Carlos Chavarria Changes to the Major Devil

In this excerpt, Chavarría discusses the ways in which the Major Devil character has changed over his lifetime. He focuses particularly on his choice to follow his mentor’s example by wearing a smaller mask and discusses the value of smaller masks in relationship to the value of larger ones, which many younger devils choose to wear.

Archangel and Ánimas (Photo by Elaine Eversley)

Celedonio Molinar Symbolic Baptism of Major Devil

In this excerpt, Molinar shares his experience of being symbolically blessed or “baptized” as the Major Devil character. Just as the “pujido” or “grunt” helps to amplify internal energy, the process of being symbolically baptized helps to abate energy.

Celedonio Molinar Selling the Devil

In this excerpt, Molinar discusses the practice of symbolically selling the devil at the conclusion of the Congo game and his interpretation of what the devil character represents within the Congo tradition.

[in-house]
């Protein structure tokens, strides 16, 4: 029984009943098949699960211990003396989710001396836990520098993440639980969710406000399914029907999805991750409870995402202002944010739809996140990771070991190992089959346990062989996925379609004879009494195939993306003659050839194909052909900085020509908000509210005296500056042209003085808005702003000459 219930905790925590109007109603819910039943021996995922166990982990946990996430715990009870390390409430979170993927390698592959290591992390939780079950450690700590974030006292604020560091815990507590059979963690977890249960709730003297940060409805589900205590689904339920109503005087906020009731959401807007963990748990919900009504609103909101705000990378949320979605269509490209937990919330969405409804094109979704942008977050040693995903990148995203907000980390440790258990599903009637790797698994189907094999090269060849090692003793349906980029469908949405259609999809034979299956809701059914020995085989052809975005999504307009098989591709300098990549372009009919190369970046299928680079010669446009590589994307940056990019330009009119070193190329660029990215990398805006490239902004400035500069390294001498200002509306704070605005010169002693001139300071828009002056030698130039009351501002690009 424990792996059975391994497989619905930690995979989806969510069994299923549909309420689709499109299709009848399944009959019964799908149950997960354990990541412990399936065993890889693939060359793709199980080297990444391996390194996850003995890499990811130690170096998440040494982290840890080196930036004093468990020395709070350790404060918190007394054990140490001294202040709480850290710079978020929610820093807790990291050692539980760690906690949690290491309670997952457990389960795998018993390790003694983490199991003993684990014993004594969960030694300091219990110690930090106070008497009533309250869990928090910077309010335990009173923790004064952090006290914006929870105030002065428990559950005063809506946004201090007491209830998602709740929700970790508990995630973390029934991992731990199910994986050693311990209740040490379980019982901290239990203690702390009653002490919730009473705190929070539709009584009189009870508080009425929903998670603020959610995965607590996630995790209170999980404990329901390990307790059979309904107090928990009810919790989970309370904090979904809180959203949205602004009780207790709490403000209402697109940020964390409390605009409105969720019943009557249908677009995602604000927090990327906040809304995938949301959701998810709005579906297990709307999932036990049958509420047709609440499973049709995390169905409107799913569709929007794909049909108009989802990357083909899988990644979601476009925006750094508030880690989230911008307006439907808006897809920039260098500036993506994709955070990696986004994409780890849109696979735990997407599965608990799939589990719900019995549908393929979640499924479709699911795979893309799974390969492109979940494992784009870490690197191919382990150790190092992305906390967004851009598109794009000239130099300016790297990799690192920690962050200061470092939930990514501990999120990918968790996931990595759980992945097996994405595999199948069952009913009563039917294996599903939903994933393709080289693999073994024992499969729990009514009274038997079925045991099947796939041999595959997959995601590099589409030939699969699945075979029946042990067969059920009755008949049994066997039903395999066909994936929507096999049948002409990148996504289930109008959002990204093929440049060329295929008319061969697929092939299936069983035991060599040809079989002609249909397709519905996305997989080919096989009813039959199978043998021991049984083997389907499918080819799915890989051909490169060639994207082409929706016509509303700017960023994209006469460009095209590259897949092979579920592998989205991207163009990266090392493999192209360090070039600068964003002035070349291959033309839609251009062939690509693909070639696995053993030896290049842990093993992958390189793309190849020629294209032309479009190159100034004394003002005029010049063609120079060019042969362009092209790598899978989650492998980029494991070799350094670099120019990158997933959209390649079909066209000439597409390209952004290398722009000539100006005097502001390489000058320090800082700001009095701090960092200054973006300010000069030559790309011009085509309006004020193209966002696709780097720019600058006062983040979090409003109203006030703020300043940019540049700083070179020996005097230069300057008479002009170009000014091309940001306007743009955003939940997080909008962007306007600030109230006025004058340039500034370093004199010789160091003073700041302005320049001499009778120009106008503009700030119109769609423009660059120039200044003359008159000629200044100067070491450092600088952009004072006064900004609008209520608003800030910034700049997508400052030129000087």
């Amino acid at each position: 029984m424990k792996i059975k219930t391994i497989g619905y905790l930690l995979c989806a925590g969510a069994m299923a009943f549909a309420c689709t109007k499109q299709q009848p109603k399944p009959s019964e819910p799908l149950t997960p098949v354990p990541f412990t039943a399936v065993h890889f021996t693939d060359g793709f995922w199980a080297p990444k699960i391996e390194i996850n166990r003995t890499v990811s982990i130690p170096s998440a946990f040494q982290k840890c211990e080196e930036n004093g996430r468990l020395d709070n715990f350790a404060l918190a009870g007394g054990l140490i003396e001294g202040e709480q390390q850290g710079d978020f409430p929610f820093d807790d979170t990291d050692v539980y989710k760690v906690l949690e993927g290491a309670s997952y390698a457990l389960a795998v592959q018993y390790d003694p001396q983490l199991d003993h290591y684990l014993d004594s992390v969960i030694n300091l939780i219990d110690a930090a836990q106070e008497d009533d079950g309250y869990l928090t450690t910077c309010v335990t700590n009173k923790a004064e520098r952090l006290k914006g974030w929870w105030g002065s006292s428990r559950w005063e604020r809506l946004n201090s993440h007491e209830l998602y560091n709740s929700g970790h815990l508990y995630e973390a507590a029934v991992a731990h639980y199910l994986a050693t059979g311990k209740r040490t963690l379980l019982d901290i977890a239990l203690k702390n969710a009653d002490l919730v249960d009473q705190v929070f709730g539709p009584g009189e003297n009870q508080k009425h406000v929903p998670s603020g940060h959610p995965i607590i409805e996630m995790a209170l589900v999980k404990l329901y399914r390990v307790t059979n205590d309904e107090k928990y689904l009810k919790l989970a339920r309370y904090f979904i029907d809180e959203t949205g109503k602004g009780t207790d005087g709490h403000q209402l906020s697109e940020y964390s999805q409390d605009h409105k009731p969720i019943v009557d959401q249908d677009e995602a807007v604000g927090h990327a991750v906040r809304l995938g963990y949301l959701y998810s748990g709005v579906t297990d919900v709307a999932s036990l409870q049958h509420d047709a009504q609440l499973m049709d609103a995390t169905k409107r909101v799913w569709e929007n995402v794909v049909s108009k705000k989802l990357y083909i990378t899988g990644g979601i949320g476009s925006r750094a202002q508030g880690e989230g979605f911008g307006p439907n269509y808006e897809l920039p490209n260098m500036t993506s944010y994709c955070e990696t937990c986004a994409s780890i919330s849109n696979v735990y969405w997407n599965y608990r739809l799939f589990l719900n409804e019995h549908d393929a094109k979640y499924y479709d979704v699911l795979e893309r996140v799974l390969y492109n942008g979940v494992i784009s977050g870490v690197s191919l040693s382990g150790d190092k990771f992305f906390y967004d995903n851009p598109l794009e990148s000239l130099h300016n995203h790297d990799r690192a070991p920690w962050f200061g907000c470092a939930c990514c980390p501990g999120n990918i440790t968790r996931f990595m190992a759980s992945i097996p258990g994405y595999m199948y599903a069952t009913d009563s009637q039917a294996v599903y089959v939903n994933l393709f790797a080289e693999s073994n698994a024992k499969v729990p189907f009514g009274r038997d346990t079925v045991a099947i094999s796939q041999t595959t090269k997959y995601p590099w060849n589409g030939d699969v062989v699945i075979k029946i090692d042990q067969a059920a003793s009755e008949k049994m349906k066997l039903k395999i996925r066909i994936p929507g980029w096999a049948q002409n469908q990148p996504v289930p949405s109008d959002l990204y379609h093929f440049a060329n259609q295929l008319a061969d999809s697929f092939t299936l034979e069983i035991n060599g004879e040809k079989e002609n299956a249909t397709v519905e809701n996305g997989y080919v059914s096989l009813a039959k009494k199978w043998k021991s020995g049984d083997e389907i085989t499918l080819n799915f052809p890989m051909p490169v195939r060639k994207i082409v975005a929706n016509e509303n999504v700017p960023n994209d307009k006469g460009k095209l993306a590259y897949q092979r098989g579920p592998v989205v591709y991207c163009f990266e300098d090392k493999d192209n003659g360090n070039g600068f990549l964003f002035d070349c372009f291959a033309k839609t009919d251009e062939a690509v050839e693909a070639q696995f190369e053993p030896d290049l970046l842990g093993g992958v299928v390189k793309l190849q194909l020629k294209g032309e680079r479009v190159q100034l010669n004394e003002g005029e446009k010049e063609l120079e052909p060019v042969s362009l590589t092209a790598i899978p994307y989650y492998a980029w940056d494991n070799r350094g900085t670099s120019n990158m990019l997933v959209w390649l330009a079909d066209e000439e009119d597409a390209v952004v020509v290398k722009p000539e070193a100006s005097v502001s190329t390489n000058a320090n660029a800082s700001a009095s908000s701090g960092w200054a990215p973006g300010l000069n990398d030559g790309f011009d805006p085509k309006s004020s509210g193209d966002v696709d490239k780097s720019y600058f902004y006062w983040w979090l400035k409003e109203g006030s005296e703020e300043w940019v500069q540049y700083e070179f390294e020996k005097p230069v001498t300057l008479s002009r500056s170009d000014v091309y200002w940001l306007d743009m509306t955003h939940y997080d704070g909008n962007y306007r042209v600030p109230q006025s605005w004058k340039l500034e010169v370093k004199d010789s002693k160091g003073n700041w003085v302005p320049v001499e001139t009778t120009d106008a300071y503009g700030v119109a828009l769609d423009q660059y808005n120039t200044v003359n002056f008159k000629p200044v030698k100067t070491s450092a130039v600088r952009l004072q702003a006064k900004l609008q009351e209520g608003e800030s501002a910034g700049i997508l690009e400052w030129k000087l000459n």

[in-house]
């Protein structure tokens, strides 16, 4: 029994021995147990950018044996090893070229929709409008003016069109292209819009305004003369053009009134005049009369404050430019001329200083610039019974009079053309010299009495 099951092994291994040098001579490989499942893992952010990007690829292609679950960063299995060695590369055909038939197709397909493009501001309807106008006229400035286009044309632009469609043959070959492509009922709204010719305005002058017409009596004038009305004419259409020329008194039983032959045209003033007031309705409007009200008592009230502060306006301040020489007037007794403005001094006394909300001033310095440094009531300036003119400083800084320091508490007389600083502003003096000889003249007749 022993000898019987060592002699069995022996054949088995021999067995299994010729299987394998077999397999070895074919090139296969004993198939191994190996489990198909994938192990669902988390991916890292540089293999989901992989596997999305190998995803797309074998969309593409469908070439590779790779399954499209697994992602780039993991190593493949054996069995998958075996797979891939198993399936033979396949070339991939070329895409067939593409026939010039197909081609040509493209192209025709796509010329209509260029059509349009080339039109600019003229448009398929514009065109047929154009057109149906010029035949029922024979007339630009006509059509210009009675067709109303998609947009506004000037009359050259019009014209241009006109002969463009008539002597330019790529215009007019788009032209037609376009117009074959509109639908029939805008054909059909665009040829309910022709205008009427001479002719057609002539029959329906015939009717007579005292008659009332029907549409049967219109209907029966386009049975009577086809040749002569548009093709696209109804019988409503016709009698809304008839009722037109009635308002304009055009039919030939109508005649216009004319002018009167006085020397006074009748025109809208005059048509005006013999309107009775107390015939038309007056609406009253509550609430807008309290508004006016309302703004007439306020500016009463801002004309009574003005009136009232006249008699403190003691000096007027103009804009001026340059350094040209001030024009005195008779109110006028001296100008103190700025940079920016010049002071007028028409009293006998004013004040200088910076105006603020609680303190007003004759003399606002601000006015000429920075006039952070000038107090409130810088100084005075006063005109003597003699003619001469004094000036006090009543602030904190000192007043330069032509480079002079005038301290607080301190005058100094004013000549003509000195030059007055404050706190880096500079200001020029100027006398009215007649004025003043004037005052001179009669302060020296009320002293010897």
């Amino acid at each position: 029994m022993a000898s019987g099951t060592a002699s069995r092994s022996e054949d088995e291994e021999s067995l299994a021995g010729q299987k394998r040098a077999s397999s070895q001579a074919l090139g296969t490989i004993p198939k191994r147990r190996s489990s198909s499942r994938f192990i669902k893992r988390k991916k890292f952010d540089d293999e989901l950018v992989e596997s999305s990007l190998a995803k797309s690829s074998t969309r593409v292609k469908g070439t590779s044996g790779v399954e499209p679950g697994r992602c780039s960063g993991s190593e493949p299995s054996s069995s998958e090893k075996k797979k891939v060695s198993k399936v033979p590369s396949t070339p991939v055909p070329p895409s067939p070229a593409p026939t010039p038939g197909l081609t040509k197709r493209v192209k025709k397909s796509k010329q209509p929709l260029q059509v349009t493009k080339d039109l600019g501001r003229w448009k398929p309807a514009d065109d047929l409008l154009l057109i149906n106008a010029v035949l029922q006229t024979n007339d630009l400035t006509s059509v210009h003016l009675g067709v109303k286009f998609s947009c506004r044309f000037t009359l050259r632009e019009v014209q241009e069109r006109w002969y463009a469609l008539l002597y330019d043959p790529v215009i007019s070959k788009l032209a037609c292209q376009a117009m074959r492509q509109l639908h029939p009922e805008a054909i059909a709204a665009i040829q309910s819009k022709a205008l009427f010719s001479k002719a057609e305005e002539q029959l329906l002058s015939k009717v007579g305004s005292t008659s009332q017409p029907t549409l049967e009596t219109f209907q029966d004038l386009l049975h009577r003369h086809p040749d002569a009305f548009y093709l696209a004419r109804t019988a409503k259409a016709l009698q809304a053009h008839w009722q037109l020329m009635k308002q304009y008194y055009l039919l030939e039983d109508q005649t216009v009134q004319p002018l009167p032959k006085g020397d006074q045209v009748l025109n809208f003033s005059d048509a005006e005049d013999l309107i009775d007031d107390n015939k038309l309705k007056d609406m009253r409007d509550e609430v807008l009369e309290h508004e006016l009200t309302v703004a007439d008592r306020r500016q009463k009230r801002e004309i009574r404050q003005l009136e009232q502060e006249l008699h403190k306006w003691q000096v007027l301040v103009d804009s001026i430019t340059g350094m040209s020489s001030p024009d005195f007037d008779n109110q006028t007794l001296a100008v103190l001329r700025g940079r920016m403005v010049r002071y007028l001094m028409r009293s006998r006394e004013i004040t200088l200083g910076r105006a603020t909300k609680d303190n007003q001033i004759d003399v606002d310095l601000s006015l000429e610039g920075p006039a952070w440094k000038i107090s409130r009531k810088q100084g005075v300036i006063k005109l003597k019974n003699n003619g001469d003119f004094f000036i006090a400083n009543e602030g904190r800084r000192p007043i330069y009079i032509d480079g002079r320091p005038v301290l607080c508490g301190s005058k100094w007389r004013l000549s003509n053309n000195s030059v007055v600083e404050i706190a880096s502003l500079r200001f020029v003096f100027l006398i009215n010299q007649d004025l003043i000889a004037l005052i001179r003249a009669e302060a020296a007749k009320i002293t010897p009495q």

Celedonio Molinar Changes to Devil

In this excerpt, Molinar discusses a few of the changes that he has witnessed in the devil character’s embodiment within the tradition that displease him and responds to Arturo Lindsay’s question regarding the escalating violence he has witnessed with the way some younger practitioners wield their whips.

Celedonio Molinar Three Major Devils

In this excerpt, Molinar discusses the current existence of three people who play the role of Major Devil in the Congo tradition even though the official narrative about the tradition only signifies one Major Devil character playing at any one time.

Celedonio Molinar The Pujido

In this excerpt, Molinar explains the “pujido,” a sound that the devils within the Congo tradition of Panama make that is a part of their embodiment of the character. The literal translation of the word is “grunt,” but the effect is more than that. The sound amplifies internal energy and is done in response to both internal desires and external stimuli.